With a console-based mail client, I'm able to check my mail, read new messages, reply to them, compose new emails, delete old mails, etc., without having to take my hands off of the keyboard. Compare that to web-based email interfaces, which tend to require at least one mouse click to view a message in one's inbox, one more click to reply, one more click to actually send the message, and often then one more click to return to the inbox.

    You may not think that five or six mouse clicks is really that bad. But when you have 60 to 70 emails to deal with each day for years on end, the time really adds up. And if you're an employer, you're paying your employees for what amounts to wasted time.

  • Microsoft (Score:2, Interesting)

    by mfh (56) on Thursday February 08, 2007 @11:12PM (#17943800) Journal
    Despite all of their attempts, Microsoft can not make better products, only better brands. Hotmail has powerful brand awareness that would be foolish to disregard. However, the problem now lies, is that in an attempt to revitalize the service's brand, they have attached their own equivalent of the word NEW to the service: Windows Live Hotmail. Usually a company does that when they have lost market share, which Hotmail must have now that Google's Gmail is open. Microsoft is in a pretty dull period right now, and it can't get better for them, only worse. They need to come up with something that truly maximizes human potential, instead of merely changing the stickers all the time.
  • by mikael (484) on Thursday February 08, 2007 @11:40PM (#17944020)
    It's like the entire design philosophy behind Hotmail has made a 180 degree turn since the Microsoft acquisition.

    Windows NT was originally sold on the basis that it would offer all applications developers and users the opportunity to develop and use applications that all have the same standard user interface everywhere, and thus UNIX was legacy.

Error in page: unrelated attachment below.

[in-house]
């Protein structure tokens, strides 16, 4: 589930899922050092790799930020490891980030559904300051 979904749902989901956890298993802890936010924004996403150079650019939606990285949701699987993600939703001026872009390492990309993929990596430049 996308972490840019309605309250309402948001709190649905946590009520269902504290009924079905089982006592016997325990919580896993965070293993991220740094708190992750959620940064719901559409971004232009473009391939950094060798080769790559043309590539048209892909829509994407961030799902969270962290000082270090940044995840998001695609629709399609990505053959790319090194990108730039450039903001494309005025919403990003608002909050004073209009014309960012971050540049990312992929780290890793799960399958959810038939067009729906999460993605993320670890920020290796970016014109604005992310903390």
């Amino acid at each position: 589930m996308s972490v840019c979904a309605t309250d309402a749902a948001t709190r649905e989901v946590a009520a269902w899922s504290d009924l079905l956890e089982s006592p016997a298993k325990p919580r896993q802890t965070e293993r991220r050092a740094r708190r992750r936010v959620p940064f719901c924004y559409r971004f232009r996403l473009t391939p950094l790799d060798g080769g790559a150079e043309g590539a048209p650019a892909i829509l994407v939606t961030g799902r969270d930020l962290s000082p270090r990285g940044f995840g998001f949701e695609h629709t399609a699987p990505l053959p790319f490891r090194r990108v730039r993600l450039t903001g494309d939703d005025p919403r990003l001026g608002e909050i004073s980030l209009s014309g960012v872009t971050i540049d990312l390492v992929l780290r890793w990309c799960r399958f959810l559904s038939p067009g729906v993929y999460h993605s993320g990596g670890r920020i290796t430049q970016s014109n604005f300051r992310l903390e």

Windows XP was sold on on the basis that all applications developers could customise the look of their applications with "skins".

  • WebDav that's why (Score:3, Interesting)

    by Timbotronic (717458) on Friday February 09, 2007 @01:29AM (#17944758)
    I'm on the beta for Windows Live Mail desktop and it's actually quite good. Decent search, rss, automatic syncing of contacts with the online version and none of the full Outlook bloat. As someone else said, you get 2GB of storage now so that's not a big deal.

    But the big feature for me with Hotmail has always been the ability to download mail to a local mail client via WebDav. I've been contracting for 5 years and most companies block POP3 and SMTP connections. GMail doesn't do WebDav and I don't care what anyone says, a local client is *always* superior to a web interface.

    So until Google do WebDav syncing I'll stick with Hotmail.
  • Re:Live Mail beta (Score:3, Interesting)

    by ElleyKitten (715519) <kittensunrise@nOSpam.gmail.com> on Friday February 09, 2007 @10:19AM (#17947402) Journal

    GMail is by far the best client, IMHO. It has very advanced AJAX, context-sensitive ads
    I think it's funny that people list the ads as a feature of GMail. Though, the ads are rather amusing in themselves. Whenever my friend Jesse emails me, I get an ad about Jesse Duplantis who will raise the dead. I also get ads about invisible men's underwear and taco holders. I guess that's better than the stupid flash ads like hit the fly for an ipod, but it seems wierd to claim that ads are a feature.

Them as has, gets.

Working...